Demilitarising police ‘not the answer’

2013-04-11 15:09

Demilitarising the SA Police Service (SAPS) will not automatically lead to a decrease in incidents of police brutality, a seminar on police brutality has heard.

This comes as national police chief Riah Phiyega revealed last month that plans were afoot to demilitarise the police and return to the previous civilian ranks, as suggested by the National Planning Commission.

Phiyega, who has faced a grilling because of police action in the August 16 Marikana massacre, which left 34 people dead, did not attend the seminar and instead sent Gauteng police commissioner Lieutenant-General Mzwandile Petros.

Dr Johan Burger, a researcher with the Institute for Security Studies’ governance, crime and justice division, lambasted moves by police management to demilitarise the police as a doubtful way of decreasing police brutality and increasing accountability within the police force.

Burger told the seminar in Pretoria today that changing police ranks would not turn the SAPS into a force that is more sensitive to the human rights of South African citizens.

“The militarisation of the language and the tone of police management must change to end police brutality,” said Burger, referring to the infamous “shoot to kill” statements made by former deputy minister of safety and security Susan Shabangu in 2008.

He said police brutality was not unique to South Africa.

“Police management blame police brutality on the bad apples, which is abused by political leaders, who shift the blame to individual policemen when issues of brutality come up. If police believe that demilitarising the police will have an effect, they are barking up the wrong tree,” Burger said, adding that recruitment, training, command and control of police stations were the main areas that government should focus on to curb the scourge.

Statistics from the Independent Police Investigative Directorate (Ipid), show that the police watchdog investigated 4 923 cases against police officers between April 2011 and March 2012.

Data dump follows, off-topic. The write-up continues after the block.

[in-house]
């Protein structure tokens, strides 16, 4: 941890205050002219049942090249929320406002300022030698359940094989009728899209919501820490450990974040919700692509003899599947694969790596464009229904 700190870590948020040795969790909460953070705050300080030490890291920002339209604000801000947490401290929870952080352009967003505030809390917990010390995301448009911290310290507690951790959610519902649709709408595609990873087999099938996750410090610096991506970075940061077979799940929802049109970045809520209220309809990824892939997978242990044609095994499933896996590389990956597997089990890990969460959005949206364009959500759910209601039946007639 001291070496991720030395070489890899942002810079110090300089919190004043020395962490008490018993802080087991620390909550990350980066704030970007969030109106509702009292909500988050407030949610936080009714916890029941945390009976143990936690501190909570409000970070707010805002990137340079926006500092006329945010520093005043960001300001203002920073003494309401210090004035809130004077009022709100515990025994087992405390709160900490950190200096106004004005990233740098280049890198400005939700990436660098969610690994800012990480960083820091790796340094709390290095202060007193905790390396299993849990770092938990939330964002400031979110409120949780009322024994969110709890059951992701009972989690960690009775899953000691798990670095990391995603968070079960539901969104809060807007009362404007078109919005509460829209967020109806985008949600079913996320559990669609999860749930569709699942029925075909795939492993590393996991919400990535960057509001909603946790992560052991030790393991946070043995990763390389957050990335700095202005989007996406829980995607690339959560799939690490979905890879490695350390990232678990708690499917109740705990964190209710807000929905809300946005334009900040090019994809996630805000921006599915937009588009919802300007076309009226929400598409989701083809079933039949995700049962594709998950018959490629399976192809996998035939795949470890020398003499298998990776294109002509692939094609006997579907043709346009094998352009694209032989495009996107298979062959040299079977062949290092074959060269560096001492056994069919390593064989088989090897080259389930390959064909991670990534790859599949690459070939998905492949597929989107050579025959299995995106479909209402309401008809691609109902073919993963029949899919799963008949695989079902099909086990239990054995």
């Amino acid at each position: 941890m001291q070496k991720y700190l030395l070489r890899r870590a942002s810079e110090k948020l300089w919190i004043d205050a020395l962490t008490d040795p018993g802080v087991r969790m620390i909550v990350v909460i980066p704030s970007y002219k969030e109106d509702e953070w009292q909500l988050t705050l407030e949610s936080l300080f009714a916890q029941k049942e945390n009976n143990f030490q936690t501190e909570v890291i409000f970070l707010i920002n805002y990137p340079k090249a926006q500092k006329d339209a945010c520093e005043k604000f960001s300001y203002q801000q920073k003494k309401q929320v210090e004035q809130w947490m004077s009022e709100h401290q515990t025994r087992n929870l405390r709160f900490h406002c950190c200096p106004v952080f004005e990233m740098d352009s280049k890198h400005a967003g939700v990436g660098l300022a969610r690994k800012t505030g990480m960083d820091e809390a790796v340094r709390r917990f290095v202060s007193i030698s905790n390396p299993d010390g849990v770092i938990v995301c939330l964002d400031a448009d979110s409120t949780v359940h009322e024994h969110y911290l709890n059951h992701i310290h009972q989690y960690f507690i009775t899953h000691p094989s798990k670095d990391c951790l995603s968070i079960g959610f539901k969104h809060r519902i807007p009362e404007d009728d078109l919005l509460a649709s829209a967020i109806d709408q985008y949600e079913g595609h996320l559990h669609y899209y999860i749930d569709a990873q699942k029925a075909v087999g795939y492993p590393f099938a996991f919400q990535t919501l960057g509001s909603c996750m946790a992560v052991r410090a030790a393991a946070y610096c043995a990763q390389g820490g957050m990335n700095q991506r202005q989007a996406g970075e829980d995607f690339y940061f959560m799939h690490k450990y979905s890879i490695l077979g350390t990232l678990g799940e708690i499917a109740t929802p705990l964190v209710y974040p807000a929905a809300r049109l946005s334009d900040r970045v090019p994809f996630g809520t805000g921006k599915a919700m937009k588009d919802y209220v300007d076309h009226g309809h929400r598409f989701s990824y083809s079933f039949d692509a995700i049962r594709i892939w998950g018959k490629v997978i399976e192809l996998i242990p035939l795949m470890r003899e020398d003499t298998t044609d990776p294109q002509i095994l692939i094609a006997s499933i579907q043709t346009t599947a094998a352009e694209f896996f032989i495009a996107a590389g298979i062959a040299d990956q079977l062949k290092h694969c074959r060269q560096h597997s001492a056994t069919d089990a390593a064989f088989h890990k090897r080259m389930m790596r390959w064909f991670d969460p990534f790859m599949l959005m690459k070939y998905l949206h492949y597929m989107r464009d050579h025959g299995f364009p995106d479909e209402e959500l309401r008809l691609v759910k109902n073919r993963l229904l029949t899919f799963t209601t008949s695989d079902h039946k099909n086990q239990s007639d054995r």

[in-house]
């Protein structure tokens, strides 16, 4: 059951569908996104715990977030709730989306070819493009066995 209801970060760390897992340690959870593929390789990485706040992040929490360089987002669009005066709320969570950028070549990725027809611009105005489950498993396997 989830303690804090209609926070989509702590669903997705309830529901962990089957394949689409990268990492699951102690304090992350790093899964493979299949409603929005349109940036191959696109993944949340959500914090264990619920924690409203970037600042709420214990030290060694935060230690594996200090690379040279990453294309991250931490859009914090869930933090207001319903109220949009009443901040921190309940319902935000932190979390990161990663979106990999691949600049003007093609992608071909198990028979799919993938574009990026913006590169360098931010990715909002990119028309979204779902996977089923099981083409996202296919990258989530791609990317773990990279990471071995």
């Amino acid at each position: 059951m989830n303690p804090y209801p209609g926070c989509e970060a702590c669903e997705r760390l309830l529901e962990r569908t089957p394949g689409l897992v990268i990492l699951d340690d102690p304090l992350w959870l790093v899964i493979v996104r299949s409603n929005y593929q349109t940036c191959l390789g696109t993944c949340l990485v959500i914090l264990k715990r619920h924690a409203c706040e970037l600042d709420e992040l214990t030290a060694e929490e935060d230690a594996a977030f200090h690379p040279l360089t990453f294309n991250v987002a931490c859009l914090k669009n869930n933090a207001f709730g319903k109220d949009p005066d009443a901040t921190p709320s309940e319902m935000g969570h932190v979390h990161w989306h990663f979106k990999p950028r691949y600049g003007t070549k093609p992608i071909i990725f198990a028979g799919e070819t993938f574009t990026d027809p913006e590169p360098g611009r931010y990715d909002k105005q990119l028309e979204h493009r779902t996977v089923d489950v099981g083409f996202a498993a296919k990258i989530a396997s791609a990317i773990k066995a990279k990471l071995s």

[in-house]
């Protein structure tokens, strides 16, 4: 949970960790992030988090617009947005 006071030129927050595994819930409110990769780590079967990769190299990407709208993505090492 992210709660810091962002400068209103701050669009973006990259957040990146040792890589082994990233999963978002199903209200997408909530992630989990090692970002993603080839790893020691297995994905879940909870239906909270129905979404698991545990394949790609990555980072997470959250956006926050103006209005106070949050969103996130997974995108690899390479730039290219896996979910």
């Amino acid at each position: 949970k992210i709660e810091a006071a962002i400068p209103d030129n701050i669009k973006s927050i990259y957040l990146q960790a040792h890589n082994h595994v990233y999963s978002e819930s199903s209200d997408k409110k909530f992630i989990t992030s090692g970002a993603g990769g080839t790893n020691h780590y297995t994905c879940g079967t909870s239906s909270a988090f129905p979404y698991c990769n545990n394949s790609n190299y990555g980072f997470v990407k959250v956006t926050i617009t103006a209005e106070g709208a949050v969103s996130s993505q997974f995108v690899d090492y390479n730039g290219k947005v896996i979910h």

Of these, 2 320 were criminal offences involving 488 deaths that occurred in police custody.

Ipid spokesperson Moses Dlamini said that in some cases of police brutality involving deaths, police “staged shootings and that some of the victims were already dead when they were shot at by police”.

He said the latest statistics showed that 249 people died at the hands of police in the course of arresting the suspects.

“Sometimes police will make up a story that the suspect was shooting at us. Some police will tell us that a suspect died after bumping into a tree while escaping from police. Some of these scenes are cooked,” said Dlamini.

He said the Ipid was not a solution to police brutality and that the police should introduce a policy on police brutality.

“If police don’t believe that police brutality exists, I think they should spend some time at the Ipid,” said Dlamini.

Dlamini also asked why police management did not apply the disciplinary process equally in all cases of brutality.

He questioned why the SAPS acted swiftly in suspending the eight policemen who allegedly killed taxi driver Mido Macia – who was dragged behind a police van after apparently resisting arrest – but did not do the same in other cases investigated by the Ipid.

“We know of many cases where the suspensions don’t happen. Isn’t it time the disciplinary mechanisms of the SAPS are reviewed?” said Dlamini.

Petros conceded that command and control was inefficient within the police force and called for better regulation of police officers, from the time they are recruited to when they reach retirement.

“The police’s code of conduct is a beautiful document. If we can live that document then we wouldn’t be sitting here discussing police brutality. We need to be in a position to deal with those deaths that occur in our custody. We need to be seen to be doing something about the abuse of power,” said Petros.

He said many training methods were put in place after the 1994 democratic elections.

“But we should have had more training on human rights culture in the police,” he said, adding that in the current two-year training model for police, more training on the human rights culture of South Africa needs to be included.

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